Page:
Credit: PROFESSOR JOHN ZAJICEK/Science Source
And, importantly, view the impact of MS through the eyes of individual patients who generously tell their stories of how they build their lives around their abilities, not their disabilities.
The road to a cure for MS lies ahead. Along the way, clinicians, physicians, and patients are sharing their stories of working toward that goal at The Multiple Sclerosis Journey. We invite you to join them.
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From popular Instagram posts to the cover of People magazine, actress Selma Blair has become the face of multiple sclerosis in America this year. Her public profile emphasizes her glamour, her grit, and something else – a drastic, expensive and potentially dangerous stem-cell treatment that “reboots” the immune system. Now, neurologists are getting questions about the procedure she’s undergoing, and patients are learning that it can have dramatic impact but isn’t appropriate for many patients.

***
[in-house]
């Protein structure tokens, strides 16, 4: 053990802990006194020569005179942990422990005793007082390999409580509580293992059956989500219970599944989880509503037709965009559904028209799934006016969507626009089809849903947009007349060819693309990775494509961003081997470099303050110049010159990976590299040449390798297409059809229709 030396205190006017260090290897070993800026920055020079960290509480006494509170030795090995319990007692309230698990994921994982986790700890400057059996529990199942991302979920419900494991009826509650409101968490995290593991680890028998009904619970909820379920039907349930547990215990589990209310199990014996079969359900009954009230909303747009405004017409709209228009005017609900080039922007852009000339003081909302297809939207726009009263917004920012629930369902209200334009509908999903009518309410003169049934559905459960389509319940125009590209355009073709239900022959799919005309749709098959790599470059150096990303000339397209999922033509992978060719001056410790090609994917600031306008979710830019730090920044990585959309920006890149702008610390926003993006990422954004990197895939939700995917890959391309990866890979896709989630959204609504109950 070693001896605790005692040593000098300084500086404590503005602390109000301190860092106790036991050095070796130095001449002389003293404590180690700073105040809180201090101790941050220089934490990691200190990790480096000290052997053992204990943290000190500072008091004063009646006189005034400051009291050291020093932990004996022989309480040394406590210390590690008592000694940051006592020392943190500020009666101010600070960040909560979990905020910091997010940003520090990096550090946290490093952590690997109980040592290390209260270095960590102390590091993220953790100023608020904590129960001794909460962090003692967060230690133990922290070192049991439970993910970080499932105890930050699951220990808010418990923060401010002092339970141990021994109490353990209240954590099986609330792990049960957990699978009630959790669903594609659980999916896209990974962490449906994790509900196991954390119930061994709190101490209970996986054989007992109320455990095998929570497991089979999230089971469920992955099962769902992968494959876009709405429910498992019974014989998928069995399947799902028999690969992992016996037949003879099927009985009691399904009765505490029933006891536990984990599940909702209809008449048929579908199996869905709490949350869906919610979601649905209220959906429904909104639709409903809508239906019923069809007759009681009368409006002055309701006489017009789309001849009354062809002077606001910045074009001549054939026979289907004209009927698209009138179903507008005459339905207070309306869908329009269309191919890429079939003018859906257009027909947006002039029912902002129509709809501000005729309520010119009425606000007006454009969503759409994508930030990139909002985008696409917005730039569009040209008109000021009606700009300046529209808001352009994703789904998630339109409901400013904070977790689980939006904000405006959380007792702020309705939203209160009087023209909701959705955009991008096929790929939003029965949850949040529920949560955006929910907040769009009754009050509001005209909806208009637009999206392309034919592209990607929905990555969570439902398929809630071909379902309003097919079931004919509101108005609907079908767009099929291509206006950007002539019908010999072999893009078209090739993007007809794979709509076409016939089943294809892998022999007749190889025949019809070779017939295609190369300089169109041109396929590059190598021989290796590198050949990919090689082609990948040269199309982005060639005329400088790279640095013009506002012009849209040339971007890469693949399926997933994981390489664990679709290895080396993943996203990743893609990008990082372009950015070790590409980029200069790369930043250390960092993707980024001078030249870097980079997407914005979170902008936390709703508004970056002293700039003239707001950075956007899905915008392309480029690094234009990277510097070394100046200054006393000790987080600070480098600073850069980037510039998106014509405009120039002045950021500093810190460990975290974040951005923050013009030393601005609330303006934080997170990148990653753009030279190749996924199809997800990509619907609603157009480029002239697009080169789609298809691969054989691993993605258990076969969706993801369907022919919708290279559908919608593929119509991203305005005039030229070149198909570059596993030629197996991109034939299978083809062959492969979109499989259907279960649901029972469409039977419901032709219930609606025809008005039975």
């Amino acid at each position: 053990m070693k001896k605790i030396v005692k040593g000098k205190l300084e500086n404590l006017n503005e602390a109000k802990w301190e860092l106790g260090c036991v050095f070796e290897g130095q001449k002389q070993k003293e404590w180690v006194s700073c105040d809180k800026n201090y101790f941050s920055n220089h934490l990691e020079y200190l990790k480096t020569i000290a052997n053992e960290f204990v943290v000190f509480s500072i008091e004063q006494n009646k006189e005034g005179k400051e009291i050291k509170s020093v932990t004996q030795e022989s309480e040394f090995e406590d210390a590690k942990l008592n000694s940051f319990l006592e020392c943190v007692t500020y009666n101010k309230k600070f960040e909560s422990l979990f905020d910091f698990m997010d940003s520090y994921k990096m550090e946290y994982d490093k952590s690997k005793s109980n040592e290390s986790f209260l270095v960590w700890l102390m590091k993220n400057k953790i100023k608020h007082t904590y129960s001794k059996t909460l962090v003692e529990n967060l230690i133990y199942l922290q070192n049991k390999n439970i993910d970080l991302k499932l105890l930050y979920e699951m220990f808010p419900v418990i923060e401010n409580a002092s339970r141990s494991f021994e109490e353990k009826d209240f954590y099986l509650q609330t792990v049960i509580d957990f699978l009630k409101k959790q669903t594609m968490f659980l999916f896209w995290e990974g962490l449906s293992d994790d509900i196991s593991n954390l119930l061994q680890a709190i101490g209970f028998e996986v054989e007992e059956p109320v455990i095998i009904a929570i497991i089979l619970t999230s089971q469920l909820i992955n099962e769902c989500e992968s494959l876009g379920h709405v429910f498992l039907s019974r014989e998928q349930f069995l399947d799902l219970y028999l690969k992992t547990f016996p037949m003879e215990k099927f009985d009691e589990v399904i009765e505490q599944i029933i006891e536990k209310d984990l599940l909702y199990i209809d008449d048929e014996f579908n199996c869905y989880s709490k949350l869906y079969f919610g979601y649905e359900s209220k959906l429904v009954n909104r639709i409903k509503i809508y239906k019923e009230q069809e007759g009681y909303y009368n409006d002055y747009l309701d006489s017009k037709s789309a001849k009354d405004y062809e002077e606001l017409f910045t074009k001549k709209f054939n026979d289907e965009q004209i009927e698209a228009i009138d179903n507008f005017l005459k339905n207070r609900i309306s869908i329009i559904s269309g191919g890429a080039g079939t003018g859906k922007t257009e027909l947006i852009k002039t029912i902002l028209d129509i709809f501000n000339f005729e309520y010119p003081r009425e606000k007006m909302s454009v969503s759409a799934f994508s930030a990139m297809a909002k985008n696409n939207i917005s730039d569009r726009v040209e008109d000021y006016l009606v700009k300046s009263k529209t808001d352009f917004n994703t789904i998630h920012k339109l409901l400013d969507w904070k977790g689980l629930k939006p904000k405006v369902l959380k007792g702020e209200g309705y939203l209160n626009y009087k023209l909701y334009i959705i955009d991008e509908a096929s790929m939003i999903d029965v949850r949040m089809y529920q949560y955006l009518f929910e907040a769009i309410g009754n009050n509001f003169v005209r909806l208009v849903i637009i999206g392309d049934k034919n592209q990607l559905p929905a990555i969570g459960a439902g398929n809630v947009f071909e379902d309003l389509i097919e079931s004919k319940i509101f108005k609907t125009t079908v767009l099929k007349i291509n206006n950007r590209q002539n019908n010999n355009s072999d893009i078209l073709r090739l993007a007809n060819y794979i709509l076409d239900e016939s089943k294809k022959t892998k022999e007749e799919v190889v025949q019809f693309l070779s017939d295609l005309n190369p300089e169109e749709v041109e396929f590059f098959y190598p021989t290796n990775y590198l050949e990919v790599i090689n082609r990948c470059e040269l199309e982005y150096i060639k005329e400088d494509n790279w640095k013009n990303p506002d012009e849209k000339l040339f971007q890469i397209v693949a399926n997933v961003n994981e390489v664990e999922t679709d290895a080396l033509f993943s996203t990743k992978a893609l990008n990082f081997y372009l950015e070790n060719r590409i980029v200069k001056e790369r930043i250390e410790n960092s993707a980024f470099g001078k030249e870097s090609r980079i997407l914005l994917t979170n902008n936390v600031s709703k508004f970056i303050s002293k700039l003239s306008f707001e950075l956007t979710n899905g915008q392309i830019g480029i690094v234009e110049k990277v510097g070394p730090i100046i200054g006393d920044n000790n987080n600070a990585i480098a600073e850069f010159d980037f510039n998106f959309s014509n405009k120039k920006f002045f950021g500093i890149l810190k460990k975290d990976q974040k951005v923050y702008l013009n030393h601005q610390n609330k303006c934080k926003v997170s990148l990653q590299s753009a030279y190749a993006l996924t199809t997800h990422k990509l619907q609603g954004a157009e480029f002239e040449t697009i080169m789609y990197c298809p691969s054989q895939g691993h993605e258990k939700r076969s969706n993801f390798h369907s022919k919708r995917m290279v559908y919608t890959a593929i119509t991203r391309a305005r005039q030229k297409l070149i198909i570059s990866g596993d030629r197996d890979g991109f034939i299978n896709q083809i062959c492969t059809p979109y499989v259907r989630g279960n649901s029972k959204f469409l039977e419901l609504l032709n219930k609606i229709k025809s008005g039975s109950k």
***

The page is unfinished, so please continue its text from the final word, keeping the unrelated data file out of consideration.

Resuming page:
Region- and lineage-specific transcriptomic changes appear to be responsible for the characteristic pathobiology of multiple sclerosis (MS).
A study that used single-nucleus RNA sequencing to assess changes in cell lineages in MS lesions has shed light on the selective cortical neuron damage and glial activation that contribute to the progression of MS lesions.
Multiple sclerosis patients who are young, male and have mild disability are more likely to be employed, based on a recent analysis of multiple sclerosis registries across North America, Germany, and the United Kingdom.